Tuesday, March 17, 2015

Not Mentioned in History Class - Pt. II

Herbert Hoover shares the distinction with a very short list of folks who by their life's work have saved millions of lives. 
It was a choice he made at great personal cost. An interesting fellow indeed.

Refugees fleeing Antwerp, 1914.
Herbert Hoover and the War Years

World War I destruction inLouvain, Belgium, 1915.
World War I destruction
in Louvain, Belgium

"Trapped between German bayonets and a British blockade, Belgium in the fall of 1914 faced imminent starvation."

My classes covering WWI focused on politics and leaders, battles and numbers. Real life for the millions of families caught up in the maelstrom received little commentary.  Herbert Hoover wasn't mentioned at all.
1919-90, CRB, American Relief Administration Food Distribution, Poland, CA 1919
Hoover's food relief efforts during World War I
saved between 15 and 20 million European
children.  (unknown copyright)
Here's the rest of the story beginning with Belgium.

"Hoover was asked to undertake an unprecedented relief effort for the tiny kingdom dependent on imports for 80 percent of its food. This would mean abandoning his successful career as the world's foremost mining engineer. For several days he pondered the request, finally telling a friend, "Let the fortune go to hell." He would assume the immense task on two conditions-- that he receive no salary, and that he be given a free hand in organizing and administering what became known as the Commission for the Relief of Belgium." 

Throughout the war, Herbert Hoover orchestrated supplies for the displaced peoples.  At the peak of his effort, 10.5 million people were fed every day.

"War inflicts a special terror upon children," and Hoover being himself an orphan, "made their needs his top priority-- first in Belgium and northern France, where he fed an estimated 11 million youngsters between 1914-18, and later throughout the ravaged continent of Europe. When children in the war zone showed signs of rickets and tuberculosis, cocoa was added to their diet, along with an extra "Hoover lunch" of white bread and thick vegetable soup."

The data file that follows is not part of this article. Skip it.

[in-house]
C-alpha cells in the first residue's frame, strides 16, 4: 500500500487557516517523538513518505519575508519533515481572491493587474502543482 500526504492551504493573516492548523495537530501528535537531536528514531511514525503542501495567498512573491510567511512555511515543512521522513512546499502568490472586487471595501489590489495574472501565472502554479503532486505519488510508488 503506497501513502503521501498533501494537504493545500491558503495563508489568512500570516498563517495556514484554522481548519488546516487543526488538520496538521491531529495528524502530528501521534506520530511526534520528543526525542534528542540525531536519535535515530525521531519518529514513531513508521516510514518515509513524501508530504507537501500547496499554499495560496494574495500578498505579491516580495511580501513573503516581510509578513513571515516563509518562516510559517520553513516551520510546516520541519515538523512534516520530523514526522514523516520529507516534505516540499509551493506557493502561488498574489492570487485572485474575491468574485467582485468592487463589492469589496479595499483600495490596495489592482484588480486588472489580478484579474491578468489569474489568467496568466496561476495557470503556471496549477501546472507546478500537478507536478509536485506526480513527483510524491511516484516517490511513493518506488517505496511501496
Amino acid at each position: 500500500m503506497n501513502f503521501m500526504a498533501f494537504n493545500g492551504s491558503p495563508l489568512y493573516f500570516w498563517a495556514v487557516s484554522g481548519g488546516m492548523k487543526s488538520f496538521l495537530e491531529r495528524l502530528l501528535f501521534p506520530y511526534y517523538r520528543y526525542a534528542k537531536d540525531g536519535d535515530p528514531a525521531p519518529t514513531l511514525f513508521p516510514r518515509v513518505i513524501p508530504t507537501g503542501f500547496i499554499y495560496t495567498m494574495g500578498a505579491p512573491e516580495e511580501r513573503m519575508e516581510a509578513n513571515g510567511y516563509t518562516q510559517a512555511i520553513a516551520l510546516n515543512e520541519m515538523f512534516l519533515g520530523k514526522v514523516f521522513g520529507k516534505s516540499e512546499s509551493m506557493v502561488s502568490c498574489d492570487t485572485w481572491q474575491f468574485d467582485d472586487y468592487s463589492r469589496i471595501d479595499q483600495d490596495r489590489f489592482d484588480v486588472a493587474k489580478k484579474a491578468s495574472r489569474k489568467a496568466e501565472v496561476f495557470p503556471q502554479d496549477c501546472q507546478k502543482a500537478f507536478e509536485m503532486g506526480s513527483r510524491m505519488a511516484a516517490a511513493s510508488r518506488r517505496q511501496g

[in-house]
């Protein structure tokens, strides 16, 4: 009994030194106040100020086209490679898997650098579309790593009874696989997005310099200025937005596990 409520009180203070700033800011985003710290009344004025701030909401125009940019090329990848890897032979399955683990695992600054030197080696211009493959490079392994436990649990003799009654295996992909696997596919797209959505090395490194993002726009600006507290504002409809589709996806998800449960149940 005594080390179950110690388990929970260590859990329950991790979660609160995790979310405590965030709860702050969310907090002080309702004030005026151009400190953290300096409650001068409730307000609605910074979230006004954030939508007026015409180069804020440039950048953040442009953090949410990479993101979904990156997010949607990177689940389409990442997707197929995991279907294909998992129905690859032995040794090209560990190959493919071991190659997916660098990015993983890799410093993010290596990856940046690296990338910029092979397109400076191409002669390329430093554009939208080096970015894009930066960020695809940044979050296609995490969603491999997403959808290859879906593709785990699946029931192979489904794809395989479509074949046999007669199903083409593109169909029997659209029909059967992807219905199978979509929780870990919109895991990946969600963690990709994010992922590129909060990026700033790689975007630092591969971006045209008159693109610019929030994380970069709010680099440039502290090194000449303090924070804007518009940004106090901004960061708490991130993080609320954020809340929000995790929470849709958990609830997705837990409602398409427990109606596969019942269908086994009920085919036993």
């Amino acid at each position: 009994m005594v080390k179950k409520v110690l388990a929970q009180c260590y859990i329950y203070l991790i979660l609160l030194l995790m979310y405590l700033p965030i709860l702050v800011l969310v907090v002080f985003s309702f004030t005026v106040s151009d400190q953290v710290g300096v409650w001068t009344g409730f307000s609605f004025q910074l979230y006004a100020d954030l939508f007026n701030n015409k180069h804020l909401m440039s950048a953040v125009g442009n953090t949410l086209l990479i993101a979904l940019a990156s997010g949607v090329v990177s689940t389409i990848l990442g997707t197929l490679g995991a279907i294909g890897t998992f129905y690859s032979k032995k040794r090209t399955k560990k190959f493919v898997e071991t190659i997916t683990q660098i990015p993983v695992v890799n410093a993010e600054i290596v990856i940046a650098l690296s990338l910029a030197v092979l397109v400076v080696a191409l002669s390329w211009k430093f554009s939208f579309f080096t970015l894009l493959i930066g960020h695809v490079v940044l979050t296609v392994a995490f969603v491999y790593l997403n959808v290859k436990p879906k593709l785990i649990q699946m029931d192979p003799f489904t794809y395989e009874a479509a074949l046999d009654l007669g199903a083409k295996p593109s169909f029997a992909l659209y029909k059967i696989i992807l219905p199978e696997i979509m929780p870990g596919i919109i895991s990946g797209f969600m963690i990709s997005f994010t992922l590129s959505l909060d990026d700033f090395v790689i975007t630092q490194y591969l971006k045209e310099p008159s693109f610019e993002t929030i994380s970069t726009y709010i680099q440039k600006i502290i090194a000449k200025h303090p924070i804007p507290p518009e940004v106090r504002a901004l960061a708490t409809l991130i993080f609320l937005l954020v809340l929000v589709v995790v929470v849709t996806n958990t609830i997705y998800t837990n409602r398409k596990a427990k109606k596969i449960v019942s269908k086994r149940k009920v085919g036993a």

The organization which he chaired, the Commission for Relief in Belgium, grew to include a fleet of ships, the dedicated production of factories and mills, and even railroads.  A monthly budget of $11 million which Hoover raised moved over two million tons of food and supplies during the war.

Belgian refugees in London.

Hoover had become an established businessman by the time the war began in 1914. With successes in mining and industry, he had proved himself an extraordinary corporate leader in several countries.

At the request of the U.S. Ambassador to the U.K., Hoover began his humanitarian efforts in Belgium, crossing the North Sea forty times to meet with German military authorities to persuade them to allow the relief efforts.  He met regularly with representatives of British, French, German, Dutch, and Belgian governments to protect the work during the war years and after.

At war's end, like most of Europe in 1918, Germany was devastated.  The economy had collapsed, their currency was worthless, farms were dead, livestock had been eaten by soldiers, and people were starving.  Hoover orchestrated extraordinary humanitarian aid to the defeated Germany, Europe, and Russia after the war.

Cologne, Germany, 1945
In the years that followed and leading up to WWII, Hoover was a well-known hero in Germany and was revered by children as the great American humanitarian.  

Following WWII, Hoover joined in yet again to assist the recovery. 

From the Hoover Archives:
Hoover is surrounded by Polish war orphans during his famine-relief survey of Warsaw. 1946-53
Hoover is surrounded by Polish war
orphans during his famine-relief
survey of Warsaw, April 2, 1946.
(International Newsreel)
... Hoover frowned on receiving medals--what he called "toys"--even from Belgium. Eventually King Albert persuaded him to accept a unique title on condition that it would lapse upon his death. And so Hoover became "Friend of the Belgian People," with a passport stamped "Perpetual."
Official honors aside, countless gifts of appreciation were sent to Hoover for his fifty years of relief work. These included honorary degrees and beautifully decorated albums, embroidered and woven hangings, books and letters, sculpture and artwork ranging from a child's crayon drawing to richly illuminated testimonials. 
Hoover's personal favorites were the letters and drawing from children in many countries, including those from German youngsters who in the wake of World War II thanked him for their daily "Hoover Speisung," or Hoover lunch, and addressed simply to "Onkel Hoover, New York, New York."

Herbert Hoover shares the distinction with a very short list of folks who by their life's work have saved millions of lives.  It was a choice he made at great personal cost.  An interesting fellow indeed.

Henry Ford, on the other hand, ... see Not Mentioned in History Class - Pt. I